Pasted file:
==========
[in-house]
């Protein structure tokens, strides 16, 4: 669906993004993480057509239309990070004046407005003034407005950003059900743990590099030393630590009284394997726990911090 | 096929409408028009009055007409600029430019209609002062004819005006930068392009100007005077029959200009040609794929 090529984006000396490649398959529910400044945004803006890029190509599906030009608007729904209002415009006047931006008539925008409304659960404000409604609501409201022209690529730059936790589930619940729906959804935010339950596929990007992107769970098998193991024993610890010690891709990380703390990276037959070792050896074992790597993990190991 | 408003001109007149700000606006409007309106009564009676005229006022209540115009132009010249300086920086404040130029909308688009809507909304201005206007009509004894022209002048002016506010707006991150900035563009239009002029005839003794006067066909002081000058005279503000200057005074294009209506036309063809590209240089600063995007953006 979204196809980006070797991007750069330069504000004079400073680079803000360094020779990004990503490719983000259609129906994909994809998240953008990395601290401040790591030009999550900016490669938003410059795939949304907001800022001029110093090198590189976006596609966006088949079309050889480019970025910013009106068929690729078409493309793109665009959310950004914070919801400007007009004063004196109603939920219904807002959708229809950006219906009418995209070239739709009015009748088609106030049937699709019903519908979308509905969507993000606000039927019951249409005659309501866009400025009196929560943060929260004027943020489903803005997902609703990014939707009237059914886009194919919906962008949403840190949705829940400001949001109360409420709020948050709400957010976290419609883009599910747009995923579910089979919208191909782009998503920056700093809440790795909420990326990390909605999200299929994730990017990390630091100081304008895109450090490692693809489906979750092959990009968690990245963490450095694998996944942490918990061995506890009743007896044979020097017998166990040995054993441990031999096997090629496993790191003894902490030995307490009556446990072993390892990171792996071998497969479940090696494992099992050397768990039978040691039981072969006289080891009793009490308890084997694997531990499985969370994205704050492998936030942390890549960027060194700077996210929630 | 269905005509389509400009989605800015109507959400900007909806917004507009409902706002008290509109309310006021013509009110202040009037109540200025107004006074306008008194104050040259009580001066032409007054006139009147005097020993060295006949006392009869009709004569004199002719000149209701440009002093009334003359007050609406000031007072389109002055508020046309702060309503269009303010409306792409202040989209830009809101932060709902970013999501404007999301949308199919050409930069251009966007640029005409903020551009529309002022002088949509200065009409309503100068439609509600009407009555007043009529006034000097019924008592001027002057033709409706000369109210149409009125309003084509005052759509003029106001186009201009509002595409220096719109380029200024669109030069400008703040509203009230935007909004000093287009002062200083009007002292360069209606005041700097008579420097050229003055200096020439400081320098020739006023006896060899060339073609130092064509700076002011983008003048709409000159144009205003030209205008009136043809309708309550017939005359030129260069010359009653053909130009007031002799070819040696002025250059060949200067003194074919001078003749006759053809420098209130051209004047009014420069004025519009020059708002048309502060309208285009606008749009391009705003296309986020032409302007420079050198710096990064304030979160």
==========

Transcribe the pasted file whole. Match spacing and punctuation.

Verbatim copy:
[in-house]
């Protein structure tokens, strides 16, 4: 669906993004993480057509239309990070004046407005003034407005950003059900743990590099030393630590009284394997726990911090 | 096929409408028009009055007409600029430019209609002062004819005006930068392009100007005077029959200009040609794929 090529984006000396490649398959529910400044945004803006890029190509599906030009608007729904209002415009006047931006008539925008409304659960404000409604609501409201022209690529730059936790589930619940729906959804935010339950596929990007992107769970098998193991024993610890010690891709990380703390990276037959070792050896074992790597993990190991 | 408003001109007149700000606006409007309106009564009676005229006022209540115009132009010249300086920086404040130029909308688009809507909304201005206007009509004894022209002048002016506010707006991150900035563009239009002029005839003794006067066909002081000058005279503000200057005074294009209506036309063809590209240089600063995007953006 979204196809980006070797991007750069330069504000004079400073680079803000360094020779990004990503490719983000259609129906994909994809998240953008990395601290401040790591030009999550900016490669938003410059795939949304907001800022001029110093090198590189976006596609966006088949079309050889480019970025910013009106068929690729078409493309793109665009959310950004914070919801400007007009004063004196109603939920219904807002959708229809950006219906009418995209070239739709009015009748088609106030049937699709019903519908979308509905969507993000606000039927019951249409005659309501866009400025009196929560943060929260004027943020489903803005997902609703990014939707009237059914886009194919919906962008949403840190949705829940400001949001109360409420709020948050709400957010976290419609883009599910747009995923579910089979919208191909782009998503920056700093809440790795909420990326990390909605999200299929994730990017990390630091100081304008895109450090490692693809489906979750092959990009968690990245963490450095694998996944942490918990061995506890009743007896044979020097017998166990040995054993441990031999096997090629496993790191003894902490030995307490009556446990072993390892990171792996071998497969479940090696494992099992050397768990039978040691039981072969006289080891009793009490308890084997694997531990499985969370994205704050492998936030942390890549960027060194700077996210929630 | 269905005509389509400009989605800015109507959400900007909806917004507009409902706002008290509109309310006021013509009110202040009037109540200025107004006074306008008194104050040259009580001066032409007054006139009147005097020993060295006949006392009869009709004569004199002719000149209701440009002093009334003359007050609406000031007072389109002055508020046309702060309503269009303010409306792409202040989209830009809101932060709902970013999501404007999301949308199919050409930069251009966007640029005409903020551009529309002022002088949509200065009409309503100068439609509600009407009555007043009529006034000097019924008592001027002057033709409706000369109210149409009125309003084509005052759509003029106001186009201009509002595409220096719109380029200024669109030069400008703040509203009230935007909004000093287009002062200083009007002292360069209606005041700097008579420097050229003055200096020439400081320098020739006023006896060899060339073609130092064509700076002011983008003048709409000159144009205003030209205008009136043809309708309550017939005359030129260069010359009653053909130009007031002799070819040696002025250059060949200067003194074919001078003749006759053809420098209130051209004047009014420069004025519009020059708002048309502060309208285009606008749009391009705003296309986020032409302007420079050198710096990064304030979160």